Landspitali, Department of Psychiatry, National University Hospital, Reykjavik, Iceland; Faculty of Medicine, School of Health Sciences, University of Iceland, Vatnsmyrarvegur 16, 101 Reykjavik, Iceland. Electronic address: [Email]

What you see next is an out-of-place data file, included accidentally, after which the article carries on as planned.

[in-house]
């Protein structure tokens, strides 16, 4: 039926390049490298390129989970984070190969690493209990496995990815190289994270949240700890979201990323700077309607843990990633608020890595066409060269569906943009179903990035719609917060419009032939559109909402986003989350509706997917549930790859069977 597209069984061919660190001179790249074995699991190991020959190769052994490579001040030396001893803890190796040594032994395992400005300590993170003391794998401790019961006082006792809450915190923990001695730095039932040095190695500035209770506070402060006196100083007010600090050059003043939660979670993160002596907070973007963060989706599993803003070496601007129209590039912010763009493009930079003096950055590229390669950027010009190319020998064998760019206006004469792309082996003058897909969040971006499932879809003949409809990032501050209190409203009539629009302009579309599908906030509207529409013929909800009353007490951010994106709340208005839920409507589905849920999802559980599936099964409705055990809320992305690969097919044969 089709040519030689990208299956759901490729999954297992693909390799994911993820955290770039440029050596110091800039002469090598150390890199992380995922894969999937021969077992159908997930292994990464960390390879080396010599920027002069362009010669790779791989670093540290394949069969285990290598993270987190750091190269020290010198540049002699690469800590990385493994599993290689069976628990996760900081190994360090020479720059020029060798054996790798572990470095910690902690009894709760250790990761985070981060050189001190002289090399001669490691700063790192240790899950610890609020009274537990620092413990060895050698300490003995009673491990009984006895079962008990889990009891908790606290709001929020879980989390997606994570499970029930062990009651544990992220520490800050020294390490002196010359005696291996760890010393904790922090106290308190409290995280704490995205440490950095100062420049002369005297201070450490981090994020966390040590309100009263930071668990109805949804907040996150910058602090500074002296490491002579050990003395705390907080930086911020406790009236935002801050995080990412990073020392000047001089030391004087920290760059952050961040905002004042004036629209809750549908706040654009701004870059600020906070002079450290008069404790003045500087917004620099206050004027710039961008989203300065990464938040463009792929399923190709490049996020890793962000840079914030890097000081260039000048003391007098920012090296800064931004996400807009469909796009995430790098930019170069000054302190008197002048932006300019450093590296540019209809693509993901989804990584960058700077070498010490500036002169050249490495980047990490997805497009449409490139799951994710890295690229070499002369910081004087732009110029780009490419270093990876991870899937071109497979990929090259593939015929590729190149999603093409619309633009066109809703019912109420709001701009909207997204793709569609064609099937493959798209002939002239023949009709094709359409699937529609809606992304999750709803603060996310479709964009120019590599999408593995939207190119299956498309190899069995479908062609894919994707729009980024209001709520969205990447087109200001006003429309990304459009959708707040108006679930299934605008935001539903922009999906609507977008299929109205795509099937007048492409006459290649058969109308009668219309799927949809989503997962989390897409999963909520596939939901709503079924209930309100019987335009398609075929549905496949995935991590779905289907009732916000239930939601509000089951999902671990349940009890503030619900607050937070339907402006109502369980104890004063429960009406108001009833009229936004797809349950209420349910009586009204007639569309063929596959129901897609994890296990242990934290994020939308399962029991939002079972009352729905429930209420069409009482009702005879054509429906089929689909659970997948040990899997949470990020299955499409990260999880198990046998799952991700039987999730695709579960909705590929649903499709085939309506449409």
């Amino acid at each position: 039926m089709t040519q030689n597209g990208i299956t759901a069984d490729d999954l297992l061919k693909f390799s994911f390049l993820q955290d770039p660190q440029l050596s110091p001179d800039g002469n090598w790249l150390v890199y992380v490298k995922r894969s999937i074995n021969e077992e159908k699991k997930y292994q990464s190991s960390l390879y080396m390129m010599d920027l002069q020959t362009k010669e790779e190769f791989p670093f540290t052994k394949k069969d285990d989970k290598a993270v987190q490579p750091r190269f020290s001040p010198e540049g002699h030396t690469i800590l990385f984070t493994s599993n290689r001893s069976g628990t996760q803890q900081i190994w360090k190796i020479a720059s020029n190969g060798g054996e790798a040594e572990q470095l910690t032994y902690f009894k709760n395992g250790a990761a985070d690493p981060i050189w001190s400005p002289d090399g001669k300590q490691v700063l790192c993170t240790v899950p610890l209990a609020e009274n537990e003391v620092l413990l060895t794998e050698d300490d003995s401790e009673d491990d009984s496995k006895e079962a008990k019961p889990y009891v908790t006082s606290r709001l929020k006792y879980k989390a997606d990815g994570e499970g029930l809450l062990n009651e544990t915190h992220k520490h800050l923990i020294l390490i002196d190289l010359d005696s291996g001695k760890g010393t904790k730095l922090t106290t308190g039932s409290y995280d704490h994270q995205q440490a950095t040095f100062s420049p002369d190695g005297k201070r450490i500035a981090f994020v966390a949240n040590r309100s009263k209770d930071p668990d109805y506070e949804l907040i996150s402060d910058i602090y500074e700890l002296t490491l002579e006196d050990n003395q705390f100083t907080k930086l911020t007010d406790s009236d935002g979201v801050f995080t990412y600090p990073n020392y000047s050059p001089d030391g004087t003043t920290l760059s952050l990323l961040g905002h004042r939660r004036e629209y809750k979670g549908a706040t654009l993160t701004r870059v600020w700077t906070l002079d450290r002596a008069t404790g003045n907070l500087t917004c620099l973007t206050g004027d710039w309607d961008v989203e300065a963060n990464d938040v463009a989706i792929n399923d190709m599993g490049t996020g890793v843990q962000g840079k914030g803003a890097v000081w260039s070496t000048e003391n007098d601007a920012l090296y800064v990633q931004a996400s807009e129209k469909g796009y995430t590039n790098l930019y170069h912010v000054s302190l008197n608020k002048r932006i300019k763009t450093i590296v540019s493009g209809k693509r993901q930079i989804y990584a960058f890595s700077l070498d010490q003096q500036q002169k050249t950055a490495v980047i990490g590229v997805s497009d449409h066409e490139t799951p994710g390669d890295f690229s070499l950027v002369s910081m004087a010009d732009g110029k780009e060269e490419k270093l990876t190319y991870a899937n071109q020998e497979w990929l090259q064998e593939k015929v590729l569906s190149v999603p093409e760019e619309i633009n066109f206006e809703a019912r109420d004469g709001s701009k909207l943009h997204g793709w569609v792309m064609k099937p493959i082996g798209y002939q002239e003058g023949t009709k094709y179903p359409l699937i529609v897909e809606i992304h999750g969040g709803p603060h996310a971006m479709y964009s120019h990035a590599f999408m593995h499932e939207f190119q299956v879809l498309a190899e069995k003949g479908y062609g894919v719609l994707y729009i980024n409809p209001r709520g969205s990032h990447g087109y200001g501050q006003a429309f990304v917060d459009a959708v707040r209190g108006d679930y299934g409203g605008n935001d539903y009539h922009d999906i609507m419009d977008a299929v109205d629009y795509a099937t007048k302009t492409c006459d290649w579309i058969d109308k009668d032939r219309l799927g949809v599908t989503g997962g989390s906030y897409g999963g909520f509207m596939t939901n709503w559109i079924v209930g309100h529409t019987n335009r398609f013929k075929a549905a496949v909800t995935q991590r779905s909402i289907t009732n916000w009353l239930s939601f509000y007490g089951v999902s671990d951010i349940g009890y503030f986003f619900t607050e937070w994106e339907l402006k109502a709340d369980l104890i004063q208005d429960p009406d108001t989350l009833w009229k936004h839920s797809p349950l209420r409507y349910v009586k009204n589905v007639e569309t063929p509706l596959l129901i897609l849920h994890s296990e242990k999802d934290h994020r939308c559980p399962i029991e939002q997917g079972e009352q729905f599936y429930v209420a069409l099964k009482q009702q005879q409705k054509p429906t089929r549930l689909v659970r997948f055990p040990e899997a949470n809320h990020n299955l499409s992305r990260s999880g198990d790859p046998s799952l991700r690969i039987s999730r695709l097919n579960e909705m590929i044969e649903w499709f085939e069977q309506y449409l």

Early application of cognitive remediation may help prevent the development of long-term functional impairments that characterize psychotic disorders. Interventions that encompass both neurocognitive and social-cognitive training may work synergistically to bridge the gap between cognitive gains and functional outcomes in early psychosis. We integrated three cognitive remediation approaches: Neuropsychological Educational Approach to Remediation (NEAR), Compensatory Cognitive Training (CCT), and Social Cognition and Interaction Training (SCIT), and evaluated the effects on cognition, clinical symptoms, self-assessed and informant-assessed social functioning in early psychosis. A total of 49 patients diagnosed with primary psychotic disorder seeking service at an early-intervention service in Iceland were randomized to either a waiting-list control group (n = 24) or a 12-week group-based integrative cognitive remediation (n = 25). Neurocognition, social cognition, community functioning and clinical symptoms were assessed at baseline and post-treatment. The intervention group showed significant improvements in verbal memory, cognitive flexibility, working memory, ToM and a significant reduction in hostile attributions, compared to those receiving standard treatment alone, but there were no differences between groups on measures of social functioning or clinical symptoms. The intervention was well tolerated and received high treatment satisfaction ratings. Findings indicate that integrated cognitive remediation has potential to improve neurocognition and social cognition in early psychosis.